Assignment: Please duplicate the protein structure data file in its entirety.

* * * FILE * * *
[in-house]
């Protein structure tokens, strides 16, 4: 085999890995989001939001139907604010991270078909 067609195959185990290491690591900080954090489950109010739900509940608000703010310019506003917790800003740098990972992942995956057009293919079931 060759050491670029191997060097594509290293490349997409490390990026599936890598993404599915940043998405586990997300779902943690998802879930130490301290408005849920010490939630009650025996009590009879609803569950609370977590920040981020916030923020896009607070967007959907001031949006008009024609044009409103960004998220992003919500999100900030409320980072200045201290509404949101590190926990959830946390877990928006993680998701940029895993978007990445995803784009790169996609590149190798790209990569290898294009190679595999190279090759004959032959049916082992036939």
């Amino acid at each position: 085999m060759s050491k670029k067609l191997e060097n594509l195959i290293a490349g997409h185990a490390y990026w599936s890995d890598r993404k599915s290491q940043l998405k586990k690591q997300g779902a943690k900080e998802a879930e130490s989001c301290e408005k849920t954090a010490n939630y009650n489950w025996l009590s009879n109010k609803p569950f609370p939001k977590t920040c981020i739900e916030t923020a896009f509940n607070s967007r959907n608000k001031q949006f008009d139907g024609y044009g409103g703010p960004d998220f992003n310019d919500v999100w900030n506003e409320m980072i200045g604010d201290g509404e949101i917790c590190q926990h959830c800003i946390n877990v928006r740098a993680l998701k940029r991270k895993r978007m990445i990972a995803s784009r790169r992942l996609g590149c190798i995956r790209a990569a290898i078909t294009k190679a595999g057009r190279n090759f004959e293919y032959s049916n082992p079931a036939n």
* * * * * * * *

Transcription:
[in-house]
């Protein structure tokens, strides 16, 4: 085999890995989001939001139907604010991270078909 067609195959185990290491690591900080954090489950109010739900509940608000703010310019506003917790800003740098990972992942995956057009293919079931 060759050491670029191997060097594509290293490349997409490390990026599936890598993404599915940043998405586990997300779902943690998802879930130490301290408005849920010490939630009650025996009590009879609803569950609370977590920040981020916030923020896009607070967007959907001031949006008009024609044009409103960004998220992003919500999100900030409320980072200045201290509404949101590190926990959830946390877990928006993680998701940029895993978007990445995803784009790169996609590149190798790209990569290898294009190679595999190279090759004959032959049916082992036939």
């Amino acid at each position: 085999m060759s050491k670029k067609l191997e060097n594509l195959i290293a490349g997409h185990a490390y990026w599936s890995d890598r993404k599915s290491q940043l998405k586990k690591q997300g779902a943690k900080e998802a879930e130490s989001c301290e408005k849920t954090a010490n939630y009650n489950w025996l009590s009879n109010k609803p569950f609370p939001k977590t920040c981020i739900e916030t923020a896009f509940n607070s967007r959907n608000k001031q949006f008009d139907g024609y044009g409103g703010p960004d998220f992003n310019d919500v999100w900030n506003e409320m980072i200045g604010d201290g509404e949101i917790c590190q926990h959830c800003i946390n877990v928006r740098a993680l998701k940029r991270k895993r978007m990445i990972a995803s784009r790169r992942l996609g590149c190798i995956r790209a990569a290898i078909t294009k190679a595999g057009r190279n090759f004959e293919y032959s049916n082992p079931a036939n």